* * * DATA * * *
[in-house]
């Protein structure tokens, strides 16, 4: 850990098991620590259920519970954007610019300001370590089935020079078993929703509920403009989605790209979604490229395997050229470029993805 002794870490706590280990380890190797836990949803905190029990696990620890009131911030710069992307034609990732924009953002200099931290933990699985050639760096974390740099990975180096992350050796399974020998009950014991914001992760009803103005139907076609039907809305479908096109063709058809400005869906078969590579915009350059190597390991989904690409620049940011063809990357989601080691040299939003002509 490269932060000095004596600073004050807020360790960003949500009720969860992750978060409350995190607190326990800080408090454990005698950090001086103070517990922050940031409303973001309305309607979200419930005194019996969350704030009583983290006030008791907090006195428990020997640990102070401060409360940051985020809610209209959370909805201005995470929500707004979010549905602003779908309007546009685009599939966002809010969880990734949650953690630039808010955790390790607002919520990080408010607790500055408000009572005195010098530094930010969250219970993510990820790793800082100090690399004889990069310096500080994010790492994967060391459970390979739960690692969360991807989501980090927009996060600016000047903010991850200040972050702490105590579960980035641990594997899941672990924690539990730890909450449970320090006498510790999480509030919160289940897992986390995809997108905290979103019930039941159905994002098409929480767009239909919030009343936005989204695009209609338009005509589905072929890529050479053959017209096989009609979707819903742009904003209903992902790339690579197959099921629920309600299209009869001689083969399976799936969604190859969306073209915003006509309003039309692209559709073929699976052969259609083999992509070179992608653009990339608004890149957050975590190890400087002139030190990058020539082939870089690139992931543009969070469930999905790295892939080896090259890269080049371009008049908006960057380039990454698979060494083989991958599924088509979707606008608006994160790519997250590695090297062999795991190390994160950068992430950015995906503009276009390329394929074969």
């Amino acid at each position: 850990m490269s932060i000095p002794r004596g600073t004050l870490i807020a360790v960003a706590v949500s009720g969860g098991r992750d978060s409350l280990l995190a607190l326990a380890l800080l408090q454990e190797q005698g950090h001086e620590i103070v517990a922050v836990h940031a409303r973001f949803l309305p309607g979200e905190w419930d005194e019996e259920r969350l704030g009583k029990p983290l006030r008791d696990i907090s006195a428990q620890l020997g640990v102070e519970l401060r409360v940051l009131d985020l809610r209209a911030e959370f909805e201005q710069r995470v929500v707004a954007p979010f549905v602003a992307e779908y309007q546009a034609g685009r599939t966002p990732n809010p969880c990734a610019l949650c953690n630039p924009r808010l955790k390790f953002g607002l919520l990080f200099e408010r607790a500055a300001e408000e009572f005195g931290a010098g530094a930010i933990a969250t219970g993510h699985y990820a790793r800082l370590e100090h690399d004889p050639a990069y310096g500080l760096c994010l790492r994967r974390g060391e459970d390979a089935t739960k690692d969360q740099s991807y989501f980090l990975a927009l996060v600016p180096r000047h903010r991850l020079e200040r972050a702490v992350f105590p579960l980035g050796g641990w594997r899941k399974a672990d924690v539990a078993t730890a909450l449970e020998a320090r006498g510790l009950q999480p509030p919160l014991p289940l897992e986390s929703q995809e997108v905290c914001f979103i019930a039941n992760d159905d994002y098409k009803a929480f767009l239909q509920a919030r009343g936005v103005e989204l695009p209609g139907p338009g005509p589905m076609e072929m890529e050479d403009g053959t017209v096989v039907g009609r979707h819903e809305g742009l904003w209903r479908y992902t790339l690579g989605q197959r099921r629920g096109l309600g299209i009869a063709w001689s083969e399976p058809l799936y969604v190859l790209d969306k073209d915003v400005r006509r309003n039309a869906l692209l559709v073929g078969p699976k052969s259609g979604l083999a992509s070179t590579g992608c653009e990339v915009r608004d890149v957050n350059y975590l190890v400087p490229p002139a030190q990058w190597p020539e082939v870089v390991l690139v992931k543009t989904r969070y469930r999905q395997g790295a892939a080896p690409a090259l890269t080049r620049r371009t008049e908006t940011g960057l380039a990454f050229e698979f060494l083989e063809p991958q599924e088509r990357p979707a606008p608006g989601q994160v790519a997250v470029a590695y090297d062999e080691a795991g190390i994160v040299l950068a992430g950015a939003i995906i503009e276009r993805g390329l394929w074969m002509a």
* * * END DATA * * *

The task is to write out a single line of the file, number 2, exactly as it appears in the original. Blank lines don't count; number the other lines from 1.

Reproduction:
């Protein structure tokens, strides 16, 4: 850990098991620590259920519970954007610019300001370590089935020079078993929703509920403009989605790209979604490229395997050229470029993805 002794870490706590280990380890190797836990949803905190029990696990620890009131911030710069992307034609990732924009953002200099931290933990699985050639760096974390740099990975180096992350050796399974020998009950014991914001992760009803103005139907076609039907809305479908096109063709058809400005869906078969590579915009350059190597390991989904690409620049940011063809990357989601080691040299939003002509 490269932060000095004596600073004050807020360790960003949500009720969860992750978060409350995190607190326990800080408090454990005698950090001086103070517990922050940031409303973001309305309607979200419930005194019996969350704030009583983290006030008791907090006195428990020997640990102070401060409360940051985020809610209209959370909805201005995470929500707004979010549905602003779908309007546009685009599939966002809010969880990734949650953690630039808010955790390790607002919520990080408010607790500055408000009572005195010098530094930010969250219970993510990820790793800082100090690399004889990069310096500080994010790492994967060391459970390979739960690692969360991807989501980090927009996060600016000047903010991850200040972050702490105590579960980035641990594997899941672990924690539990730890909450449970320090006498510790999480509030919160289940897992986390995809997108905290979103019930039941159905994002098409929480767009239909919030009343936005989204695009209609338009005509589905072929890529050479053959017209096989009609979707819903742009904003209903992902790339690579197959099921629920309600299209009869001689083969399976799936969604190859969306073209915003006509309003039309692209559709073929699976052969259609083999992509070179992608653009990339608004890149957050975590190890400087002139030190990058020539082939870089690139992931543009969070469930999905790295892939080896090259890269080049371009008049908006960057380039990454698979060494083989991958599924088509979707606008608006994160790519997250590695090297062999795991190390994160950068992430950015995906503009276009390329394929074969």